(420b) Saccharification of Miscanthus × Giganteus With Dilute Nitric Acid

Authors: 
Yang, F., UC Berkeley
Prausnitz, J. M., University of California, Berkeley
Bell, A. T., University of California - Berkeley
Cheng, K., UC Berkeley
Liu, N., UC Berkeley
Afzal, W., UC Berkeley


Miscanthus × giganteus (M. giganteus), a C4 perennial grass, is a potential renewable resource for energy and chemicals. M. giganteus contains 41.5% cellulose, 24.5% hemicellulose, 27.0% lignin, 7% others (4% ash and 3% extractables). Hydrolysis of hemicellulose and cellulose gives sugars that can be converted to a biofuel or to useful chemicals. Like similar agricultural materials, M. giganteus contains lignin that makes hydrolysis difficult.

We investigated a two-step dilute nitric acid process at advanced temperatures to obtain sugars from M. giganteus. The two-step process removes hemicellulose using dilute nitric acid at 120-160 °C for 10 to 40 min whereas cellulose hydrolysis is conducted at higher temperature, 170-200 °C for less than 6 min. Nitric acid is a better choice than sulfuric acid due to its compatibility with stainless steel. It can easily be neutralized with ammonia to produce ammonium nitrate, a useful nutrient for microorganisms used in downstream fermentation. We present the best conditions for dissolving about 75% polysaccharides (cellulose and hemicellulose together) keeping degradation minimal. We also present chemical analysis of the solid and liquid phase. In the first step, more than 90% of hemicellulose was transferred to the liquid phase and overall for both steps, more than 70% of cellulose was transferred to the liquid phase.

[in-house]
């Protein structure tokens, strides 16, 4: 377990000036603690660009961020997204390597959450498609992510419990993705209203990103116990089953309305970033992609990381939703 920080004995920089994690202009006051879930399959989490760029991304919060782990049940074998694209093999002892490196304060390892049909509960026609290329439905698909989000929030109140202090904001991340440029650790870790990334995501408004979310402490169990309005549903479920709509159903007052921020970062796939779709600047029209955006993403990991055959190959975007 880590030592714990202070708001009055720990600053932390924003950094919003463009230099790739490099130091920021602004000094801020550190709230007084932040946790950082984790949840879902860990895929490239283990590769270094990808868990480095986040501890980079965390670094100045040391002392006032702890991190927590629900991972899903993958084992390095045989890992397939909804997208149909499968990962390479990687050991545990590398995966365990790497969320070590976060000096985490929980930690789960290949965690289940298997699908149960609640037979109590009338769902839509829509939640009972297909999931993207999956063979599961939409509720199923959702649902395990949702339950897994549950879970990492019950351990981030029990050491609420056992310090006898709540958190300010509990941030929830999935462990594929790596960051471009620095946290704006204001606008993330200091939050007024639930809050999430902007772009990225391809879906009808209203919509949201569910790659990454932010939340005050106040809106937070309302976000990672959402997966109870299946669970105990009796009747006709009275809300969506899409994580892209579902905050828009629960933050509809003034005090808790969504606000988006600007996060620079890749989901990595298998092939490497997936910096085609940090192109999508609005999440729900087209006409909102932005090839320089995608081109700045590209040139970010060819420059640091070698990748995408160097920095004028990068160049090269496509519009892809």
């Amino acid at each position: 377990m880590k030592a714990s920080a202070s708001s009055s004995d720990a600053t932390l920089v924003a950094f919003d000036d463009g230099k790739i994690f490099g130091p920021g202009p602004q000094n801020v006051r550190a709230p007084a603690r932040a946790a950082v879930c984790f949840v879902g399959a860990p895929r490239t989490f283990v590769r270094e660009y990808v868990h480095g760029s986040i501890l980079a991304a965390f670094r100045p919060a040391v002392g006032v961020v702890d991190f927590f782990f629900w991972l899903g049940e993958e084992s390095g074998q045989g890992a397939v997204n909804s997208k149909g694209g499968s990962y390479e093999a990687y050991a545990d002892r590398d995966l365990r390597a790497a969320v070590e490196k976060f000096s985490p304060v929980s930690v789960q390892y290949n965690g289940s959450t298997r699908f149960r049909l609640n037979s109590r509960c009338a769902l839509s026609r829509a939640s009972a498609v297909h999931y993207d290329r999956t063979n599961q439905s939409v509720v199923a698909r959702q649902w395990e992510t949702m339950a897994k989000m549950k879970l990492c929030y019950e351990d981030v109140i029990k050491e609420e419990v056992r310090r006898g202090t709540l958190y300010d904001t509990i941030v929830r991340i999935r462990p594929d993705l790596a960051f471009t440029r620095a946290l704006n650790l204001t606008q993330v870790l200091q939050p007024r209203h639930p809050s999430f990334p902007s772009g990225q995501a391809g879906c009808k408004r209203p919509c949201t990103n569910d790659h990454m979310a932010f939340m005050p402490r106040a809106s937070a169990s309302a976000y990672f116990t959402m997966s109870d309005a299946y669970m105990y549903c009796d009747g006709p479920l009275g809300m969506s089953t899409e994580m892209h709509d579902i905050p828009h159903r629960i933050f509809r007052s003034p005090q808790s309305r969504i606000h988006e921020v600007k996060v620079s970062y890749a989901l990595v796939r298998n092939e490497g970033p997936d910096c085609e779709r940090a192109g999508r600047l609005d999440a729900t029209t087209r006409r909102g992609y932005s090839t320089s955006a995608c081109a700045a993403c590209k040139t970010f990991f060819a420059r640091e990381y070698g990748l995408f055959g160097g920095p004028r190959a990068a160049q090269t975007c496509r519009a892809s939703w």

For better understanding of the process, we investigated the effects of various conditions by varying the temperatures, acid concentration, solid-to-liquid ratio and residence time. High-performance liquid chromatography was used to determine any degradation of sugars in the liquid phase; we observed small amounts of furfural and 5-(hydroxymethyl)furfural. In addition, the recovered solid M. giganteus was characterized by Fourier-transform infrared spectroscopy and by two-dimensional 13C-1H heteronuclear single quantum coherence nuclear magnetic resonance spectroscopy, scanning-electron microscopy, attenuated total reflection-infrared spectroscopy and X-ray diffraction. 2D-NMR analysis shows that a higher temperature enhances the removal of hemicellulose. Dilute nitric acid pretreatment reduced 9% lignin in M. giganteus at 140 °C and 20 min while it decreased 27% lignin at 160 °C and 10 min. A substantial amount of lignin side-chains, mostly β-O-4’ aryl ether and 5-5’/α-O-1’ dibenzodioxin, were cleaved. As a result, the molecular weight of lignin in recovered residues is lower than that in native lignin.